The Democratic Party got a new star March 16 when Barack Obama, a progressive 42-year-old state senator from Chicago, won the primary election outright for the US Senate with a surprising 52.7% in a seven-candidate race, upsetting state Comptroller Daniel Hynes, who only got 23.7% despite Machine support, and investment banker Blair Hill, who spent at least $29 million of his personal fortune on the race only to see his chances evaporate with reports of his very messy divorce. If elected &emdash; and Illinois has been trending Democratic in recent years &emdash; Obama would become just the third African American US senator since Reconstruction. (Fellow Illinois Democrat Carol Moseley Braun narrowly lost her seat to Republican Peter Fitzferald in 1998 but Fitzgerald is not seeking re-election.) Obama, whose father was a Kenyan and mother was a white Kansan, spent five years as a community organizer in Chicago before entering Harvard Law School, where he was the first black president of the Harvard Law Review. He returned to Chicago to register 100,000 voters in the 1992 elections, practiced civil rights law and became a senior lecturer in constitutional law at the University of Chicago.

Obama was elected to the state Senate seven years ago from Chicago's South Side. He developed a reputation as a progressive who was able to get support from both sides of the aisle to create a state earned-income tax credit for Illinois' working poor families. As chairman of the Public Health and Welfare Committee, he passed laws extending health coverage to children and families without insurance, co-sponsored legislation establishing a prescription drug discount for seniors, passed a Hospital Report Card that makes hospitals more accountable to consumers, championed increased funding for AIDS prevention and other public health initiatives, and sponsored legislation to move the state towards universal health care. After revelations about innocent men wrongly convicted of capital crimes, he also obtained unanimous passage to a bill mandating the videotaping of police interrogations of suspects in capital crimes. He also was a vocal critic of the PATRIOT Act and the war in Iraq and has attracted the support of white liberals and centrists in Chicago and its suburbs.

John Nichols, writing for TheNation.com, noted that much of Obama's campaign mirrored the most impressive aspects of Howard Dean's presidential candidacy, such as his use of the Internet and Meet Ups to draw supporters. While most of organized labor endorsed another, "safer" candidate, Obama got support from the Service Employees International Union, one of Dean's early supporters, and US Reps. Jesse Jackson Jr. and Jan Schakowsky, both Dean backers. And unlike Dean, who peaked in late 2003, Obama kept his powder dry until the runup to the primary.

"I think it's fair to say that the conventional wisdom was we could not win," Obama told supporters on election night. "We didn't have enough money. We didn't have enough organization. There was no way that a skinny guy from the South Side with a funny name like Barack Obama could ever win a statewide race. Sixteen months later we are here, and Democrats from all across Illinois &emdash; suburbs, city, downstate, upstate, black, white, Hispanic, Asian &emdash; have declared: Yes, we can! Yes, we can! Yes, we can!"

He told the New York Times that his race was less important than the issues he talked about: health care, education and the economy. "This election probably signals the maturing of not just black voters but Illinois voters across the board," Obama said. People showed, he said, that they "are more interested in the message than the color of the messenger."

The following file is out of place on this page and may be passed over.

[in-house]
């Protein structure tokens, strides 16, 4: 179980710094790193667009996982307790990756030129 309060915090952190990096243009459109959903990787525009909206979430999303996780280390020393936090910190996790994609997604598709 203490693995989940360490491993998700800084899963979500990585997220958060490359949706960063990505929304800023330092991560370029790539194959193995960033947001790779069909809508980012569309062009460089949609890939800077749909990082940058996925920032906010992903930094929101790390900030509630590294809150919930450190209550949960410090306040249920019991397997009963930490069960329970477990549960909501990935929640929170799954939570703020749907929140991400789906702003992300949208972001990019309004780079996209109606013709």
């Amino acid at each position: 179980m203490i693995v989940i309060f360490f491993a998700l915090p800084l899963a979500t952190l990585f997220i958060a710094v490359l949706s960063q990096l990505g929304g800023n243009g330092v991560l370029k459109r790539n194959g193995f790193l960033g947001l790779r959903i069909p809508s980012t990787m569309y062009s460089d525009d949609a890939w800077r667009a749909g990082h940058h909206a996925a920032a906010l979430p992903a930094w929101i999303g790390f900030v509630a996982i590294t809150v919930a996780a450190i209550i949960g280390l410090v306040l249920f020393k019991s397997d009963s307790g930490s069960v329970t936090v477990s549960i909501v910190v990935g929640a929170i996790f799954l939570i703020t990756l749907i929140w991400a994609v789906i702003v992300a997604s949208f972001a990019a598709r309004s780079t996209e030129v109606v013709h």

AL QAEDA WANTS 4 MORE YEARS OF BUSH. A group claiming links with al Qaeda and responsibility for the Madrid train bombings said it would prefer for George Bush to win another term in November, as it was not possible to find a leader "more foolish than [Bush], who deals with matters by force rather than with wisdom."

In a statement addressed to Bush and sent to the Arabic language daily al-Hayat, the Abu Hafs al-Masri Brigades, which claimed responsibility for the Madrid bombings, also damned the Democratic nominee with faint praise: "Kerry will kill our nation while it sleeps because he and the Democrats have the cunning to embellish blasphemy and present it to the Arab and Muslim nation as civilization. Because of this we desire you (Bush) to be elected," Reuters reported March 17.

The group is named after Muhammed Atef, also known as Abu Hafs, a close bin Laden aide killed in the US-led war in Afghanistan.

DELAY DENIED. The March 9 Texas primaries didn't go quite as Tom DeLay planned. The Exterminator, steamed that the state's congressional delegation was split 17-15, rammed a re-redistricting plan through the Texas Legislature that was designed to take six or seven seats away from Democrats, including liberal Lloyd Doggett, whose district was split three ways and sent to Houston, the Rio Grande and San Antonio. A similar gerrymandering in Dallas was designed to end the career of Rep. Martin Frost. Rep. Ralph Hall, whose only demonstrable Democratic tie usually was in the vote for House speaker on opening day anyway, went ahead and switched parties, evening the delegation at 16-16. But when the dust cleared March 10 Doggett had beaten a Mexican-American candidate from the south end of the overwhelmingly Hispanic district, setting up a general election matchup with an Hispanic Republican who will likely be well-funded but a long-shot in a district that is two-thirds Democratic. The early line favors Dems in 10 seats and GOPers in 16 seats, with five up for grabs, including Frost's setup against Rep. Pete Sessions in District 32, which should be one of the hottest races in the nation this fall. Other tossups include Rep. Max Sandlin (D) in Northeast Texas District 1 (65% GOP); Rep. Nick Lampson (D) in Southeast Texas District 2 (60% GOP); Rep. Chet Edwards (D) in North Central Texas District 17; and a pairing of incumbents, Rep. Charlie Stenholm (D) vs. Rep. Randy Neugebauer (R) in West Texas District 19.